Energy Performance Certificates (EPC) are a legal requirement for a property when marketing for new lettings or sales, and private rented property in England and Wales must have an EPC rating of E or above. The most energy-efficient properties start at A, and the less energy-efficient properties have a rating of F or G. Landlords must get a new EPC certificate every ten years, and some exceptions apply and usually, the exemption lasts five years. The government’s push for energy-saving policies has been implemented to reach net zero by 2050.
From 1 April 2025 the minimum EPC rating will be raised from E to C, meaning all properties must invest in energy-efficient improvements on their properties for all new tenancies, and from 1 April 2028, the same will apply for existing tenancies. The cost cap is meant to be raised from £3,500 to £10,000 per property and the government has mentioned this move should be sufficient to bring around 90% of properties from D to C, and about 60% of properties rated E.
The EPC rules apply to properties in the private rental market, property must be on a lease between six months and 99 years, located in England and Wales. Scotland has similar rules already in place. Property investors should look into speaking to an EPC assessor to find out their EPC rating, how to proceed with improvements in case required, and in case improvements are implemented, request a new EPC to comply with the new rules. Upgrading EPC can certainly add value to your property as energy-efficient properties usually sell higher than less energy-efficient properties. Properties not complying with the new rules could face penalties from £5,000 to £30,000.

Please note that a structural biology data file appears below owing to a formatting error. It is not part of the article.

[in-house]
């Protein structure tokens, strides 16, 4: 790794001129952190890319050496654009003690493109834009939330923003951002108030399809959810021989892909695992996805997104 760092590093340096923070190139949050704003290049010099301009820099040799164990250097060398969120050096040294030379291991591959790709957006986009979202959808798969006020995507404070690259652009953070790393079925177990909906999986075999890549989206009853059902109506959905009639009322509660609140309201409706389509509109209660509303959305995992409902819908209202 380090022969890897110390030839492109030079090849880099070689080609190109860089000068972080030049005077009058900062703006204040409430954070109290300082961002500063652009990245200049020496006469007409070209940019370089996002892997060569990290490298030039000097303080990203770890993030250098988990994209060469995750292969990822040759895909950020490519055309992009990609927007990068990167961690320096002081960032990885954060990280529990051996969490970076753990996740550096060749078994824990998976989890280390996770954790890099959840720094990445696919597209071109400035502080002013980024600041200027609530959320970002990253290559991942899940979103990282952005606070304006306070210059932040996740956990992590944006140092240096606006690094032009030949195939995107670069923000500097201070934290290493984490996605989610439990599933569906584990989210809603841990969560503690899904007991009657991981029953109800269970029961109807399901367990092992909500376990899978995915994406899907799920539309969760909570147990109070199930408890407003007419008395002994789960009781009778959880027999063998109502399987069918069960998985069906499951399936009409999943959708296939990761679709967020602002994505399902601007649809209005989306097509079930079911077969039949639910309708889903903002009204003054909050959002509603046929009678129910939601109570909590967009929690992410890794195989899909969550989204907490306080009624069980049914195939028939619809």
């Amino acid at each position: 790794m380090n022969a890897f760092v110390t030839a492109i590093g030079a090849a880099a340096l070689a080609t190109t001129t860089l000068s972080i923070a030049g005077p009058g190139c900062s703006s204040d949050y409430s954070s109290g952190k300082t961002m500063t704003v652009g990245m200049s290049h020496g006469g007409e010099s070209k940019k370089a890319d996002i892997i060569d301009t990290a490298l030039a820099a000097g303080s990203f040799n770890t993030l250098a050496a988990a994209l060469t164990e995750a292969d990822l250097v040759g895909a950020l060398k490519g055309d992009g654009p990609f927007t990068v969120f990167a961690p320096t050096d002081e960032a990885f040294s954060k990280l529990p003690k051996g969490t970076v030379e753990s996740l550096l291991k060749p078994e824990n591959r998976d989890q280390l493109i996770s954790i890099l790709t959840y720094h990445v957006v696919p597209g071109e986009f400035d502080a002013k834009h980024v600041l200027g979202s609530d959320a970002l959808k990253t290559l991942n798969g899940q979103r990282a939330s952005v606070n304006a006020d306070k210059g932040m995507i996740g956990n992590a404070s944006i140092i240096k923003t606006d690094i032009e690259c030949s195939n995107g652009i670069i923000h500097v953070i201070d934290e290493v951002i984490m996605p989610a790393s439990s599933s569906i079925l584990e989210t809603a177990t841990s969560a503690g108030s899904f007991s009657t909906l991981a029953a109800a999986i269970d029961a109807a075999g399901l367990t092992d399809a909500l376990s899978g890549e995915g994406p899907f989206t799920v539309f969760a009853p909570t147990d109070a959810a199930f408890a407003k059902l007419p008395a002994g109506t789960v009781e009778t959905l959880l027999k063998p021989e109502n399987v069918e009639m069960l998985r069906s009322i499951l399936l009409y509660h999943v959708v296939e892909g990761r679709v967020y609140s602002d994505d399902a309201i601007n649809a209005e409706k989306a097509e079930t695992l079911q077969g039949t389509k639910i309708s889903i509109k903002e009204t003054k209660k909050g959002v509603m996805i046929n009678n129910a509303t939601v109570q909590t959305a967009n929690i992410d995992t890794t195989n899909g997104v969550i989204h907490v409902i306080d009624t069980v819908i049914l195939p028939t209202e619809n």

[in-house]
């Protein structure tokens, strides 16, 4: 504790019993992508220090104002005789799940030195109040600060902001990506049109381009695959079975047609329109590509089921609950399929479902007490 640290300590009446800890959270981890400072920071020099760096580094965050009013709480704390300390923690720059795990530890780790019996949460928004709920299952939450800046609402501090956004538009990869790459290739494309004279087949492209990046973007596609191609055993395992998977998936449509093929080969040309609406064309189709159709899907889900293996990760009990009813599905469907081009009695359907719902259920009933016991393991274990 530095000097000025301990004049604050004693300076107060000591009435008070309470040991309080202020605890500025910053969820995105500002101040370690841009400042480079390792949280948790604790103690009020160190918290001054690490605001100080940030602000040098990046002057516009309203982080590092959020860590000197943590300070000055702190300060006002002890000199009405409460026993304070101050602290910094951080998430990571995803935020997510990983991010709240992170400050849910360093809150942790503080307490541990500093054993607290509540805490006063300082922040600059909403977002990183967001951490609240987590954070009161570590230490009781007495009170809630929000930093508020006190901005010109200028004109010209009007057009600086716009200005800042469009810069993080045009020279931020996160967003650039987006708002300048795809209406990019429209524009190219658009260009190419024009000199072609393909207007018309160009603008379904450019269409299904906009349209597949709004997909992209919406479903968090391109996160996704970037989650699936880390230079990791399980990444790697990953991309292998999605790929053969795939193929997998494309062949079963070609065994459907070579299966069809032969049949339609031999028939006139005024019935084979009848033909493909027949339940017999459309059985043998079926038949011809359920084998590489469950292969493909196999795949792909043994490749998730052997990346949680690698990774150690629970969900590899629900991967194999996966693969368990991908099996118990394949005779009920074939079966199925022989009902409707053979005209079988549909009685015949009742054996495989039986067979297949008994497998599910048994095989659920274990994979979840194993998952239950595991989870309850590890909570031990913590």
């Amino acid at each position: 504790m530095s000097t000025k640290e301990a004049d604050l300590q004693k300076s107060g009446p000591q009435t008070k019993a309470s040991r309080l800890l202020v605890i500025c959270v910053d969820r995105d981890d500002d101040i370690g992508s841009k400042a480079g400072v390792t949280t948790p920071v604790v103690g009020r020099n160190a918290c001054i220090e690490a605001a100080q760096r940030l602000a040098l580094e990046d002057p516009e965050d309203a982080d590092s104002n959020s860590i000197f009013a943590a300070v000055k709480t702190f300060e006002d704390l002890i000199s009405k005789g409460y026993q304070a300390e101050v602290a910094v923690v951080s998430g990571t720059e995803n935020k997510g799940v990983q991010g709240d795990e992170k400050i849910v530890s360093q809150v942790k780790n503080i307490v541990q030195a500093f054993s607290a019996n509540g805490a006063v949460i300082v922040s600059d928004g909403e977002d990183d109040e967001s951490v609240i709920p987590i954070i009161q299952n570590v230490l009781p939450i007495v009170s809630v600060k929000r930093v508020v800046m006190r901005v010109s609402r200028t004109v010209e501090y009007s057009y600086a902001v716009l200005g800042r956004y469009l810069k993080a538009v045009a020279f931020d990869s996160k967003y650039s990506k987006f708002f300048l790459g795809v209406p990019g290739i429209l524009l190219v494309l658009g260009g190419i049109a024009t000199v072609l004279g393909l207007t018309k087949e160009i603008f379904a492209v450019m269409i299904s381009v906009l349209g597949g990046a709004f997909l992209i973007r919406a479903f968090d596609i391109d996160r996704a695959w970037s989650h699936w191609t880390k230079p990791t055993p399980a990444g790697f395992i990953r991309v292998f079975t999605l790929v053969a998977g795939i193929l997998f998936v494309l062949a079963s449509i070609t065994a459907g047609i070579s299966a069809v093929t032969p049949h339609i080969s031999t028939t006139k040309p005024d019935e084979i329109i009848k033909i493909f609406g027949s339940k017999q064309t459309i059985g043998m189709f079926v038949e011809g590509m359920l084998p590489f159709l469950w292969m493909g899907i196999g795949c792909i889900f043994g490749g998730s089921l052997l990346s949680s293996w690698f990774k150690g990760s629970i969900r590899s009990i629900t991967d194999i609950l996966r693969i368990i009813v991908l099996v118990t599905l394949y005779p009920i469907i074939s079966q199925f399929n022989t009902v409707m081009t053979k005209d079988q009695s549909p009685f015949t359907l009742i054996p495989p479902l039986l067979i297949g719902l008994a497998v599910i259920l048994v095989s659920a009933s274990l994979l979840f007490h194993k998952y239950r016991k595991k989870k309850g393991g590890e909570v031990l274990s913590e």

If you are looking into purchasing a new investment property to expand your portfolio, upgrading a current property or require finance for a different project, we would be happy to provide a free initial consultation to navigate your potential financial options. Get in touch with your local ASC office to find out more.